"When you're an athlete and so in tune with your body, you just never consider the possibility of being stricken with some rare form of illness.
"I guess what Johnny's situation proves," Iavaroni said, "is that something like this is not restricted to the weak."
At 6-3 and 185 pounds, Moore, 27, a six-year veteran out of Altoona and the University of Texas, was considered one of the better lead guards in the NBA. The Spurs' all-time assist leader, he was having an all-star kind of season, averaging 13 points and nine assists per game.
Then the headaches began.
"They were excruciating," said Moore, who was released last week from Humana Hospital after undergoing two brain operations. "I knew they weren't regular headaches, the way the pain was shooting back and forth in my head. It hurt so bad, I can't even begin to describe it.
"I'd take some Tylenol, and it didn't help at all. At night, I couldn't even sleep. I was just tossing and turning. I'd doze off for five minutes and wake up. It was like that all night. Every night."
The first severe headache, Moore recalled, was on Dec. 21, the morning after the Spurs had played the Clippers in Los Angeles.
"I had an early call, a 5 o'clock wake-up call to go to Denver," he said. ''When I woke up, it was like I had drank a gallon of booze or something. It was just outrageous.
"I went to the airport and I was thinking, 'This is definitely something out of the ordinary.' "
Moore finished the road trip - headache or not, he had 22 points and 11 assists in a Spurs victory at Denver - and sought treatment when the team returned to San Antonio after the game. Three days later he was hospitalized.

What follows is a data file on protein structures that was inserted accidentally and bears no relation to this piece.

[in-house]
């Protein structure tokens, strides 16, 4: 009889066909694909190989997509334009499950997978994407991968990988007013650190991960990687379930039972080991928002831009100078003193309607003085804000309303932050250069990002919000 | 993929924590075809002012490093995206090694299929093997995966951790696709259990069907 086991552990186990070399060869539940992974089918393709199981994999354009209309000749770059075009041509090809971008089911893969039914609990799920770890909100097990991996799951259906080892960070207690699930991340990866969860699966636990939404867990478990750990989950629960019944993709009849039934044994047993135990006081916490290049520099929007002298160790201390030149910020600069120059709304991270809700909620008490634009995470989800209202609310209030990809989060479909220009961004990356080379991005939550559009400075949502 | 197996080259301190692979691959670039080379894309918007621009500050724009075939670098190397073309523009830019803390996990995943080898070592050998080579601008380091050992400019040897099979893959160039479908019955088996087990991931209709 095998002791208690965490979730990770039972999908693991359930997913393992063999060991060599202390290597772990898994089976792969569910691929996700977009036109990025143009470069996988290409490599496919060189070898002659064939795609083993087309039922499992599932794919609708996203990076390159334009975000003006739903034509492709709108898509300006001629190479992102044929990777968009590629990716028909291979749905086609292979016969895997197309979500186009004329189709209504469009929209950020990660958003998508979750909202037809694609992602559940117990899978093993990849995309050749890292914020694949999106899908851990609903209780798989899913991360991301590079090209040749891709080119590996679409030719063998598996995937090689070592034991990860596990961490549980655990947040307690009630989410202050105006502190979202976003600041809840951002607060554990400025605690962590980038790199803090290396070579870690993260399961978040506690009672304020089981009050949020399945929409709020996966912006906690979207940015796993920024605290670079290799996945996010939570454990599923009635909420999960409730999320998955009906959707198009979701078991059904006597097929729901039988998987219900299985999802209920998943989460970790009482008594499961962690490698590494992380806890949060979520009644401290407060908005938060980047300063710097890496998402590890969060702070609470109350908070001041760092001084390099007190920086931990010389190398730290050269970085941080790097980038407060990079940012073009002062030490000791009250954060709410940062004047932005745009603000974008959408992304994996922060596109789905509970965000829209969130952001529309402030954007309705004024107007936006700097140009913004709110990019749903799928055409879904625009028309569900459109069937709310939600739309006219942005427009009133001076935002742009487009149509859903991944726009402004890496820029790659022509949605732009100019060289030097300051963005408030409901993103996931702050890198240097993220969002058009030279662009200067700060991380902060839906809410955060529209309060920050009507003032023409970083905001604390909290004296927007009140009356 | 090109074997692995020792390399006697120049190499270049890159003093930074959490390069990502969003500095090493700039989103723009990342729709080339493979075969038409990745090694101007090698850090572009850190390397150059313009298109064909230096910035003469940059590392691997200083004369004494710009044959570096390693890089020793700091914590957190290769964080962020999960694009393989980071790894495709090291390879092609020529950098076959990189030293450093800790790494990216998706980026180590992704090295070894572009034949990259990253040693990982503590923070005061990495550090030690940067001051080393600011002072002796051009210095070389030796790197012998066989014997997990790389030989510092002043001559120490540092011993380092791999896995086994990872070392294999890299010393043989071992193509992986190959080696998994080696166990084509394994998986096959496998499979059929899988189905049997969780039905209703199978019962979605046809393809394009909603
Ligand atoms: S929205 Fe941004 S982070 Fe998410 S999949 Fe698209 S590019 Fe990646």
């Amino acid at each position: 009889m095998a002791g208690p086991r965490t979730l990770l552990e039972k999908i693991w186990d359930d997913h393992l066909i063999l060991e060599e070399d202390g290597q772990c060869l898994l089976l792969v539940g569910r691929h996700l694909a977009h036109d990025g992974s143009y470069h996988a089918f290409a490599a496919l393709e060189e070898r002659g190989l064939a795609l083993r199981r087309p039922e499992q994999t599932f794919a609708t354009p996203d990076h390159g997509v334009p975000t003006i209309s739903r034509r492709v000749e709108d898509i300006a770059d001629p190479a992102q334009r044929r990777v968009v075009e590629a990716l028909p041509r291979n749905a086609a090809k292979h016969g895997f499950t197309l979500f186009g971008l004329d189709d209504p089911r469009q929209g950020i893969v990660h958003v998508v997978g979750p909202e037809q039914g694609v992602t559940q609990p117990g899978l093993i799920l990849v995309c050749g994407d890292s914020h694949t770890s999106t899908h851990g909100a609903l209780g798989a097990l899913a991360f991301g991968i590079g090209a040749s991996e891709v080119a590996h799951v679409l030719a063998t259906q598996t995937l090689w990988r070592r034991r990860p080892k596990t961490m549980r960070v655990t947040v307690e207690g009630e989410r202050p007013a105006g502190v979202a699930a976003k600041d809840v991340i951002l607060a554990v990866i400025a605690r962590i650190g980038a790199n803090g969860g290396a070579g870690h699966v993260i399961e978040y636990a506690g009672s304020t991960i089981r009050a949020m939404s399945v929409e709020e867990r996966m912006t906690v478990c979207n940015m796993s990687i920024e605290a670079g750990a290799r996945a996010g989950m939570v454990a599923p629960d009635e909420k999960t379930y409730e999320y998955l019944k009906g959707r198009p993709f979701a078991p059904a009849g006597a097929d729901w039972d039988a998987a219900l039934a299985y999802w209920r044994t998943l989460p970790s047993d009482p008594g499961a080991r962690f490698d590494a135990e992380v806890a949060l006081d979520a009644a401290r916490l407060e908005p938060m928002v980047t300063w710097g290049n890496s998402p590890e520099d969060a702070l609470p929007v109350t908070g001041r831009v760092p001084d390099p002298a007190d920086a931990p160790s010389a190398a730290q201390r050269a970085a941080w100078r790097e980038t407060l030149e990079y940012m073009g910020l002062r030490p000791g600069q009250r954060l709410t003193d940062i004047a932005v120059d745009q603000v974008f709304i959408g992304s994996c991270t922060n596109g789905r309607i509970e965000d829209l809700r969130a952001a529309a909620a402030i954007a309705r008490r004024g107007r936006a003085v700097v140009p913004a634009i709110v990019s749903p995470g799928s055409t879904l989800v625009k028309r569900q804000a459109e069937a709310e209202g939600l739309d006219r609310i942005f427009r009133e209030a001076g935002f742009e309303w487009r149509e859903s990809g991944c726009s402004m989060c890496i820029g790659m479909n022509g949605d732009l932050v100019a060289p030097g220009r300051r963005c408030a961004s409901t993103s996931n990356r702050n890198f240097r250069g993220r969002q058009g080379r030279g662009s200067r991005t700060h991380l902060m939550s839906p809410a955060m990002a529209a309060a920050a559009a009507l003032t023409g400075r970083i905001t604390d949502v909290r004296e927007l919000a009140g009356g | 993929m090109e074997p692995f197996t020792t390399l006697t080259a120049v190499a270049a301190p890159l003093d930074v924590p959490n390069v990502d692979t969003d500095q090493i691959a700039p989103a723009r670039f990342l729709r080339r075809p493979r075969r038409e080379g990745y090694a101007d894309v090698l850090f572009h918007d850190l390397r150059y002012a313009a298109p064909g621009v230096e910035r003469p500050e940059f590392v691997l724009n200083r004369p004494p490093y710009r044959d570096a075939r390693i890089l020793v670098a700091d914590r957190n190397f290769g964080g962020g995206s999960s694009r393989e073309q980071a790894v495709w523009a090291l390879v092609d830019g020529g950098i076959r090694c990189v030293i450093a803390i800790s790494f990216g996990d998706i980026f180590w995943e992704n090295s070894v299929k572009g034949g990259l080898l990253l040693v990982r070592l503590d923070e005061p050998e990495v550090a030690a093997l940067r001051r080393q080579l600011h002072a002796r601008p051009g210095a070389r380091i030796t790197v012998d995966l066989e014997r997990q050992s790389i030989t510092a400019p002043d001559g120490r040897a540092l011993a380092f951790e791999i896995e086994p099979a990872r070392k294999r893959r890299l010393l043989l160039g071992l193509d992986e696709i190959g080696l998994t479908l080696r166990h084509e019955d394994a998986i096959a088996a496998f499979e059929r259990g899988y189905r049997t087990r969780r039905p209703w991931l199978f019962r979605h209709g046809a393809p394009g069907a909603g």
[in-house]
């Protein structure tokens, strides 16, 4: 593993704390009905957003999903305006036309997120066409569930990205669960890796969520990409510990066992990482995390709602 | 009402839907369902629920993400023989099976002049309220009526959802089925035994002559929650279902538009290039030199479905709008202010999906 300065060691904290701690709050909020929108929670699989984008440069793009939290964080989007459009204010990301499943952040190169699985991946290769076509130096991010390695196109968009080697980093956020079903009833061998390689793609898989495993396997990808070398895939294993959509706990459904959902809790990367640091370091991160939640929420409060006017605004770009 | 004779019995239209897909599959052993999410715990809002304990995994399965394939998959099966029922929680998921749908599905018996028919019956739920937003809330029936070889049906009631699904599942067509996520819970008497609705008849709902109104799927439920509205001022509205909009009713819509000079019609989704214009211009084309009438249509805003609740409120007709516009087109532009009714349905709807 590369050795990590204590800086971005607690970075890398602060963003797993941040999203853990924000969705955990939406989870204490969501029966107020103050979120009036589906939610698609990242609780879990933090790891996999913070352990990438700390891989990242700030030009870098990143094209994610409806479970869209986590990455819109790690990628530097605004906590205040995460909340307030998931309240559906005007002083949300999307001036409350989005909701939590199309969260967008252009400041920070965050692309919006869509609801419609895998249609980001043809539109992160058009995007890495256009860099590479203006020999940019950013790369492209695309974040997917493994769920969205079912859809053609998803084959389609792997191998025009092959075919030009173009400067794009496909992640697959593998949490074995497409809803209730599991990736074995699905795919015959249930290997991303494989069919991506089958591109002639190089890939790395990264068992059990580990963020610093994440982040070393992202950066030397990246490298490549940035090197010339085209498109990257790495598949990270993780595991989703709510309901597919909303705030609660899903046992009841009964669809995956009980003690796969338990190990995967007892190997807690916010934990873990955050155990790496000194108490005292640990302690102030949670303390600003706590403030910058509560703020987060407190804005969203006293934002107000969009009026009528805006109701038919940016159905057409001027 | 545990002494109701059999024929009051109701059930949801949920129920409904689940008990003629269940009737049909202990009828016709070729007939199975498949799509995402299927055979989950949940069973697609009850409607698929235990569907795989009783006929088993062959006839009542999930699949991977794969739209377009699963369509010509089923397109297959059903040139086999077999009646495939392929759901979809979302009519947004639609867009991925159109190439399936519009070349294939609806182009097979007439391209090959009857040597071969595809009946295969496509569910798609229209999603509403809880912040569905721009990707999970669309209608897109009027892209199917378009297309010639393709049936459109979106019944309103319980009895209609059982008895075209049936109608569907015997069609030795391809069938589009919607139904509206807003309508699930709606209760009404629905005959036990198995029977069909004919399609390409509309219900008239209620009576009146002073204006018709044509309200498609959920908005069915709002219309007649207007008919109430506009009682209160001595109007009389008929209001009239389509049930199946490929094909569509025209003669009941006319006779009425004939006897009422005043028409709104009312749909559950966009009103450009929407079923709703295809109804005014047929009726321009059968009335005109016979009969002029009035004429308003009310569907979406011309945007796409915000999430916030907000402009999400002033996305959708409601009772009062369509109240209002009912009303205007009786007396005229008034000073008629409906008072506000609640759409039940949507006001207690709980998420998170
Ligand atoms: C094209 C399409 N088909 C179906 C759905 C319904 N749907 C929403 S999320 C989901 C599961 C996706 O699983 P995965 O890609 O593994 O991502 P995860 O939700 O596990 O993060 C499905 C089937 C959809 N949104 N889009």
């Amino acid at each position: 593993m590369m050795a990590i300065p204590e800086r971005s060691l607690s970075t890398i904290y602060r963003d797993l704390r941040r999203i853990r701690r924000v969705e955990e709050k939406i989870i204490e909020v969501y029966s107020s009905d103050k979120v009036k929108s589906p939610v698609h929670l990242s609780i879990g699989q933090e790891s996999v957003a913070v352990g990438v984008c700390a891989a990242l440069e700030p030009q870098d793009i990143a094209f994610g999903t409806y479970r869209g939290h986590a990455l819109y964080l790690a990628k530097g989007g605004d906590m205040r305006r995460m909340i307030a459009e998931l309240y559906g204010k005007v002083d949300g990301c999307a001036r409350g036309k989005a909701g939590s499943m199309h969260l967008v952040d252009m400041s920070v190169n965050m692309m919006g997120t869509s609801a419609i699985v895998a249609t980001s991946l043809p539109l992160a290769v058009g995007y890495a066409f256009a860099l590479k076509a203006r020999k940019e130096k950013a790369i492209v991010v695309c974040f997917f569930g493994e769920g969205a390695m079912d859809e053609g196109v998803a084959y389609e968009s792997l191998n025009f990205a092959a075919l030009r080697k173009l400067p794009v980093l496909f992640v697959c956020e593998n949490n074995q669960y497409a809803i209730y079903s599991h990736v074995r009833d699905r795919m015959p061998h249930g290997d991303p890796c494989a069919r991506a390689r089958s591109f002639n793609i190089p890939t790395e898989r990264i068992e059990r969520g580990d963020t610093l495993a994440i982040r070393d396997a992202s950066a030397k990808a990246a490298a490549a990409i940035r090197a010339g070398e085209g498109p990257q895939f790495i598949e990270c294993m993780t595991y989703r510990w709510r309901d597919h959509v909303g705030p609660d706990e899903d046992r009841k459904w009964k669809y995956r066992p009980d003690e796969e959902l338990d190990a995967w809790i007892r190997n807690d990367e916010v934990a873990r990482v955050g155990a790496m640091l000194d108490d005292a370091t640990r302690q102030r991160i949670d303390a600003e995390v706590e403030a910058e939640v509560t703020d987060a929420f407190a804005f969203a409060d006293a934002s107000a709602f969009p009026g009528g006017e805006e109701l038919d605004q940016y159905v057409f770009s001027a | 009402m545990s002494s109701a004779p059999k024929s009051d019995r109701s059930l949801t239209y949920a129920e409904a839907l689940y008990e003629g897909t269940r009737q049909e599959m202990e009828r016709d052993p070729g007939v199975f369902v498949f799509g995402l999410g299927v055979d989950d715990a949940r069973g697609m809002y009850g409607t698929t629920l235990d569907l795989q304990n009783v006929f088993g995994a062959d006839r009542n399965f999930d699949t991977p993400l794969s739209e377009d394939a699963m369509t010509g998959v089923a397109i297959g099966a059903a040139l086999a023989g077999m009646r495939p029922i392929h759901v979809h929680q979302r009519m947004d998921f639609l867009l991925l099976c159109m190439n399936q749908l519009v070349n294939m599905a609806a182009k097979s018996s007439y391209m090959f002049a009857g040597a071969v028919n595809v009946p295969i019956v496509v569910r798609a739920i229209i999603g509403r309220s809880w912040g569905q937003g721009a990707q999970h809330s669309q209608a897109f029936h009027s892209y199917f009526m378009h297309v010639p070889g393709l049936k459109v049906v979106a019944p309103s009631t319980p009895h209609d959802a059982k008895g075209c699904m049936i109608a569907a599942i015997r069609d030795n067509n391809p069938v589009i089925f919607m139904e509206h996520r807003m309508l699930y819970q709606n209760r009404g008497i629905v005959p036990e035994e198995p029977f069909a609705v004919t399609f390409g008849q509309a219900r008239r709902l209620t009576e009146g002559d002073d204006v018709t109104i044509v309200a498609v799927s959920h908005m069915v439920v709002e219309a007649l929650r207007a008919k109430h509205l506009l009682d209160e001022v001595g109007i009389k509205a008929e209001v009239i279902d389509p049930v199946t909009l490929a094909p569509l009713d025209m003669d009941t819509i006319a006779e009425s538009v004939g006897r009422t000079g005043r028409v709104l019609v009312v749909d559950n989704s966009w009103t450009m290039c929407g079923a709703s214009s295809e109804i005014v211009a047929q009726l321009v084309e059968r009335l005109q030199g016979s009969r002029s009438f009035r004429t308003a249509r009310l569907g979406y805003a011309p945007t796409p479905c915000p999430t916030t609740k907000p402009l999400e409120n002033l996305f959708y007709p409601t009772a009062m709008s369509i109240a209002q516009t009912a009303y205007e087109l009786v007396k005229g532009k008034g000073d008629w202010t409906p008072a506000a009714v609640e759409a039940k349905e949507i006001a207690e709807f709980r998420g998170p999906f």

"When they were doing all those tests on me, I never really believed they would find anything serious," Moore said. "I thought I'd miss maybe a couple of games, they'd give me some pills or something and that would be it.
"But when I found out what I was dealing with . . . well, I would have cried if I thought it would have done any good. It's terrifying to hear words like 'life-threatening' and 'career-threatening' and know they're talking about you.
"It was like panic city when they explained how they would go into my head. I said, 'Brain surgery? You can't be serious.' But they were serious."
Moore was fortunate in that the Spurs' internist, Dr. Richard Thorner, sub- specializes in infectious diseases. Moore is his third patient suffering
"It's not an easy diagnosis to make," Thorner said. "It requires extensive testing, including the growth of organisms to find the presence of the Desert Fever organism.
"The fact that we had a relatively quick diagnosis helps. Skin tests have proven positive, indicating that there is some immunity to the disease in his system. And the fact that he is in excellent physical condition helps.
"His only symptoms seem to be headaches - none of his nerves are involved."
In a prepared statement following Moore's first operation, Thorner said Moore had contracted "coccidioidmycosis (the proper medical name for Desert Fever), a fungus indigenous to the southwestern United States. It is estimated that as much as 10 percent of the area's population is exposed to this particular fungus, but only one in a thousand of that number gets meningitis. There is no reason for Johnny contracting meningitis; it is related to no other disease."
Thorner said the infectious organism is found in the soil and can be spread when soil is disturbed and dust is strewn. Many persons can inhale the organism, but they usually ward it off without becoming infected. The possibility always exists, however, that the organism can infect the lungs and then spread to the meninges (the three membranes that cover the brain and spinal cord).
Although the disease generally is mild or even unnoticed in Caucasians, it can be serious or even fatal in blacks, such as Moore, and Orientals. Most cases are never reported because the victim often thinks it is just a bad cold or a mild case of influenza.